Xinachtli Teachers Training
Indigenous Cultures Institute has designed training for school teachers and educators working with students K-12 outside classroom settings, to help them develop curriculum, lesson plans, and activities to teach in an Indigenous way using the Xinachtli pedagogy. This training offers ten hours of Continuing Professional Education credit.
After completing the training, teachers will be able to plan and execute eight specific activities for their classrooms, and build on that knowledge for additional lessons. Participants will also be connected with a growing circle of trainees with whom they can exchange ideas around their implementation of the pedagogy in their practice.
The online version of this training will launch in 2023 and will feature an exciting, interactive learning experience. The 2023 summer training sessions are already being planned, and trainers are being prepared to present these face-to-face classes.
The first face-to-face training was launched on July 18 – 20, 2022 and successfully graduated fifteen participants. For more information contact the Xinachtli Training Coordinator, Marial Quezada at firstname.lastname@example.org.
The word Xinachtli is a Nahuatl word describing the moment a seed germinates. There is nothing more powerful than a seed. A seed can crack a slab of concrete with its sprout. It can lay dormant for decades and awaken with its fruit. A seed is powered by the full intent of the Universe, designed by Creation to explode with Life.
About Carlos Aceves
One is the Sun
One is the Sun
Two is the Earth
Three are the Animals
Four are the People
Five is the World
Six is the Sky
Seven is the Moon
Eight are the Birds
Nine are the Seasons
Ten is Death
Eleven are the Waters
Twelve is Community
Thirteen are the Stars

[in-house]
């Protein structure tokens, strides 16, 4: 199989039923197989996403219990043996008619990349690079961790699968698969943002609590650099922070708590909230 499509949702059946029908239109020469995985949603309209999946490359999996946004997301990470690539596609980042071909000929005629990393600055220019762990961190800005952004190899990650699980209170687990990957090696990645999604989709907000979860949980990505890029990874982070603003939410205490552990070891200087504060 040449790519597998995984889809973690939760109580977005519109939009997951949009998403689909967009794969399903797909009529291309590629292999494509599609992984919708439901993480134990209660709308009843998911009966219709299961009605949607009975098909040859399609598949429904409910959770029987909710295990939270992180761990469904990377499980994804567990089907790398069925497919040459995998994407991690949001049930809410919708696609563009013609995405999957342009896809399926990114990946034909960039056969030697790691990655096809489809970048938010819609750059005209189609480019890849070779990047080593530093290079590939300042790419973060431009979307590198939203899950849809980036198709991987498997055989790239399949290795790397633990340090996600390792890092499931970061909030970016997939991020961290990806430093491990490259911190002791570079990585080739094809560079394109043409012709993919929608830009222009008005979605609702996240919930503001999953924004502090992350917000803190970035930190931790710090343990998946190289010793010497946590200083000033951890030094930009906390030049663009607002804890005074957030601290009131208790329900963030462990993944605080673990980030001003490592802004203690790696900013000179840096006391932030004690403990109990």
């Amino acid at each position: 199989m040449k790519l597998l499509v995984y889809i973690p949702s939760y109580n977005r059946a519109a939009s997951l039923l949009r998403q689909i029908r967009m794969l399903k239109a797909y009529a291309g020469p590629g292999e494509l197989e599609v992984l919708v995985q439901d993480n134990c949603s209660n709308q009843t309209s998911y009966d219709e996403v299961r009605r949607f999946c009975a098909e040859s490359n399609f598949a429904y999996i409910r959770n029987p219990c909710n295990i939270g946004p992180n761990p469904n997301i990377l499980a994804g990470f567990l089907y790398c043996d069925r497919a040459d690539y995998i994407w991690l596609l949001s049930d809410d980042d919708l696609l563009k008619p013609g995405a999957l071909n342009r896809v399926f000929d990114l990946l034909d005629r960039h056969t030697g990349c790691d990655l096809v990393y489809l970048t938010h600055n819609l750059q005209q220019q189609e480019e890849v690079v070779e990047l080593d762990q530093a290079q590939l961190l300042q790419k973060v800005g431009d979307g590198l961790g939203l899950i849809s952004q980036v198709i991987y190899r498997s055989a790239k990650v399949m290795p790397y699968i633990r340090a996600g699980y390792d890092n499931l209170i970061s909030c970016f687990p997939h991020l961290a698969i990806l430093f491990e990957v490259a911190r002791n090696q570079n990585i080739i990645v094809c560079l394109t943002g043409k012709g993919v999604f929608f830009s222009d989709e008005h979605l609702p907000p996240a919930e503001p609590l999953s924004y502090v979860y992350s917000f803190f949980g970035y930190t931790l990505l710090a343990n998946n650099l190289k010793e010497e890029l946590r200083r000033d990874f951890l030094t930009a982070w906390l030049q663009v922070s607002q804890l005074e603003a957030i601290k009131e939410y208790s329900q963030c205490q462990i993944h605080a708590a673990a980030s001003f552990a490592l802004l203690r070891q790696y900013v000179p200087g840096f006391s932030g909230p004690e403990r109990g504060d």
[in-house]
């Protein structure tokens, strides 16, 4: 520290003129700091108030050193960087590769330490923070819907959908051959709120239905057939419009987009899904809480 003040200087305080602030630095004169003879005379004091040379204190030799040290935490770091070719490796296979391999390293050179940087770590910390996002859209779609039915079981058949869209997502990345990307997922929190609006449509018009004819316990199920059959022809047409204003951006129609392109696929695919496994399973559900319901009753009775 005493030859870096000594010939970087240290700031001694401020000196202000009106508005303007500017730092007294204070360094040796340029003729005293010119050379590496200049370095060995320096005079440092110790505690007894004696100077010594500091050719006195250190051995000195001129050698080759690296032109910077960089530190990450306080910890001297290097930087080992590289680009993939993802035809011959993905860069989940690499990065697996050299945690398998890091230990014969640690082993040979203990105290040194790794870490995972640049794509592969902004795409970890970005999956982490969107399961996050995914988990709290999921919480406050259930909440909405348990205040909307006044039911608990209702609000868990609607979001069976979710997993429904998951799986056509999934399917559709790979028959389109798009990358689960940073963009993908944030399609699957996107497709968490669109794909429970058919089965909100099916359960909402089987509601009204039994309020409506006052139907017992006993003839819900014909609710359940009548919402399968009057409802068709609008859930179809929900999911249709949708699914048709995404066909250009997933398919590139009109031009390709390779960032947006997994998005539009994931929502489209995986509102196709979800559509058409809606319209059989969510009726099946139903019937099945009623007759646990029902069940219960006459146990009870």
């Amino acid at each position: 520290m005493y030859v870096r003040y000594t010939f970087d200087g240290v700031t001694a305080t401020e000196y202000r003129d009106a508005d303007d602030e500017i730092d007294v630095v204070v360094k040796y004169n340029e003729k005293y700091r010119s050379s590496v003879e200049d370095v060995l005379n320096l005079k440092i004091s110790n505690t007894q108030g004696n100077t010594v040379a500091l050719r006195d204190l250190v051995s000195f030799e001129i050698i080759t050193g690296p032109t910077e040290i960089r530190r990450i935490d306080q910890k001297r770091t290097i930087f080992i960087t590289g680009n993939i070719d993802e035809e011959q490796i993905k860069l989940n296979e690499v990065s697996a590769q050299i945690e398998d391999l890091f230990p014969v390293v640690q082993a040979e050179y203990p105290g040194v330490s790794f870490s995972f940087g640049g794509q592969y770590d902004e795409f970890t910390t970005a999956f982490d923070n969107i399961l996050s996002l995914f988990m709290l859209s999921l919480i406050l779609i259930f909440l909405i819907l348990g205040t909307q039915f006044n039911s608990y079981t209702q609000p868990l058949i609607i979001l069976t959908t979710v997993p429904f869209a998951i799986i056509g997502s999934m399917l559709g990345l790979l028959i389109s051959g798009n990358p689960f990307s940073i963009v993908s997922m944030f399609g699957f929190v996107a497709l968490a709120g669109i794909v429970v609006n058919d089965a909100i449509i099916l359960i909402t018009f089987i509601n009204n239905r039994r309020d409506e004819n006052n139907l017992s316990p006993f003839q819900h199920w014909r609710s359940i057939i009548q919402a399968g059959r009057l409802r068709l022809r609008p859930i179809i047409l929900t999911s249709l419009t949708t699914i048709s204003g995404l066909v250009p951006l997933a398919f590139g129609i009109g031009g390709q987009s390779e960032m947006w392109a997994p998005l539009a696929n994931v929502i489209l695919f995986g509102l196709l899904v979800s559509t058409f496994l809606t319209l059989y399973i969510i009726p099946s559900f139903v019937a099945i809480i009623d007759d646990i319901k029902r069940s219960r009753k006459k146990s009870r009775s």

Zero is Infinity
Twenty is Complete
One is the Sun
Indigenous Pedagogy as an Adjunct in the Classroom
by Carlos Aceves
No culture can survive if it attempts to be exclusive.
– Mahatma Gandhi
When a social group feels it needs to impose on the resources of another group, its members do not simply tell themselves it is “time to act like thieves.” Rather they seek ways of justifying their actions. At that point, they might begin differentiating themselves as “civilized” while others are labeled “uncivilized.” For example, the official script is that the United States is in Iraq not to possess the country’s oil wealth but to “bring democracy” to an “undemocratic or backward” society. All cultures that become imperialistic begin creating an ideology that presents their culture as normal and civilized thus justifying their imperialism. Thus, they give themselves an “exclusive” right over those on whom they impose their power.
When I decided to draw upon my Mesoamerican heritage as a source to recreate a process of undoing whiteness in the classroom, I faced a dilemma. Was I recreating the colonial process described above by focusing exclusively on my own ancestral culture? I resolved this contradiction through focusing on process rather than content. I realized that the initial attempt of all groups is to create a means of survival for their culture and ensure the survival of coming generations by passing on this knowledge. The need for the “exclusivity” of that culture arises only when the original structure created by the group is transformed in an attempt to take and control the natural resources of other groups.
When I started attending Canutillo Elementary School in 1960, I encountered overt racism and a sociopolitical message that wreaked havoc with my self-esteem: to be Mexican was bad. Only through the Chicano Movement almost ten years later did I realize I was being conditioned to occupy a lesser position within the political and economic system of the United States, a society that had long ago become imperialist and colonialist.
Throughout my schooling the invasion by the United States of Mexican territory had been justified by portraying Mexico as an undemocratic country. Texas had been severed from Mexico because its new residents wanted “freedom.” Arguments in favor of the taking of the rest of Mexico simply followed the same reasoning. As my seventh grade history teacher told us, “The Mexican-American war was just as important to Mexicans as it was to Americans. Mexicans would finally have a free country to live in.”
However, my anti-imperialist consciousness which developed through the Chicano Movement helped me not to abandon the idea of using cultural awareness as a pedagogical tool in a similar way that we had used Mexican American culture as a weapon against white supremacy. Within the roots of any culture, there are the human aspirations for freedom, dignity, and artistic expression. As cultures become imperialist or subjected to imperialism, these aspirations become distorted and suppressed but find their way across history in the form of social struggle that often shakes the foundations of the contemporary society in which they now operate. The Xinachtli Project evolved under these circumstances and conditions.